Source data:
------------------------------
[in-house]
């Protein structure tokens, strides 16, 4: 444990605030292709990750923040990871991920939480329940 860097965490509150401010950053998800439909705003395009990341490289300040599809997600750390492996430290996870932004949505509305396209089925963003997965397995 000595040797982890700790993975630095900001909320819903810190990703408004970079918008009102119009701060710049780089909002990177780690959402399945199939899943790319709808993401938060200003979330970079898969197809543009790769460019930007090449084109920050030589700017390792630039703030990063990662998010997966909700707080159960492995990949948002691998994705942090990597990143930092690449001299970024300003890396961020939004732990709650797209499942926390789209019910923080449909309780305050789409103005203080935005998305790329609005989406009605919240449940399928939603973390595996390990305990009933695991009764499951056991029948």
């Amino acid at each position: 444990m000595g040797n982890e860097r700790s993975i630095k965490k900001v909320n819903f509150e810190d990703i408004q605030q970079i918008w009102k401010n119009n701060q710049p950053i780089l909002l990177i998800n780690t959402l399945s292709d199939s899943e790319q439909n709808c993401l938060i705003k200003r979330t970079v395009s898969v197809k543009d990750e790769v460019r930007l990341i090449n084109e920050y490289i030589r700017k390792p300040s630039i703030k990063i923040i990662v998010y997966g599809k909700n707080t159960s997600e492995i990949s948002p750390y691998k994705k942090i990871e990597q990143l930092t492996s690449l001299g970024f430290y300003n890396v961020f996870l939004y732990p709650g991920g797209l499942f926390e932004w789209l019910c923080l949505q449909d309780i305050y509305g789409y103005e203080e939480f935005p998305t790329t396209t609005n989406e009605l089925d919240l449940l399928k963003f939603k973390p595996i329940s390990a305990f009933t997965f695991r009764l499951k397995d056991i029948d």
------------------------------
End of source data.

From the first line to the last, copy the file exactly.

[in-house]
């Protein structure tokens, strides 16, 4: 444990605030292709990750923040990871991920939480329940 860097965490509150401010950053998800439909705003395009990341490289300040599809997600750390492996430290996870932004949505509305396209089925963003997965397995 000595040797982890700790993975630095900001909320819903810190990703408004970079918008009102119009701060710049780089909002990177780690959402399945199939899943790319709808993401938060200003979330970079898969197809543009790769460019930007090449084109920050030589700017390792630039703030990063990662998010997966909700707080159960492995990949948002691998994705942090990597990143930092690449001299970024300003890396961020939004732990709650797209499942926390789209019910923080449909309780305050789409103005203080935005998305790329609005989406009605919240449940399928939603973390595996390990305990009933695991009764499951056991029948």
């Amino acid at each position: 444990m000595g040797n982890e860097r700790s993975i630095k965490k900001v909320n819903f509150e810190d990703i408004q605030q970079i918008w009102k401010n119009n701060q710049p950053i780089l909002l990177i998800n780690t959402l399945s292709d199939s899943e790319q439909n709808c993401l938060i705003k200003r979330t970079v395009s898969v197809k543009d990750e790769v460019r930007l990341i090449n084109e920050y490289i030589r700017k390792p300040s630039i703030k990063i923040i990662v998010y997966g599809k909700n707080t159960s997600e492995i990949s948002p750390y691998k994705k942090i990871e990597q990143l930092t492996s690449l001299g970024f430290y300003n890396v961020f996870l939004y732990p709650g991920g797209l499942f926390e932004w789209l019910c923080l949505q449909d309780i305050y509305g789409y103005e203080e939480f935005p998305t790329t396209t609005n989406e009605l089925d919240l449940l399928k963003f939603k973390p595996i329940s390990a305990f009933t997965f695991r009764l499951k397995d056991i029948d």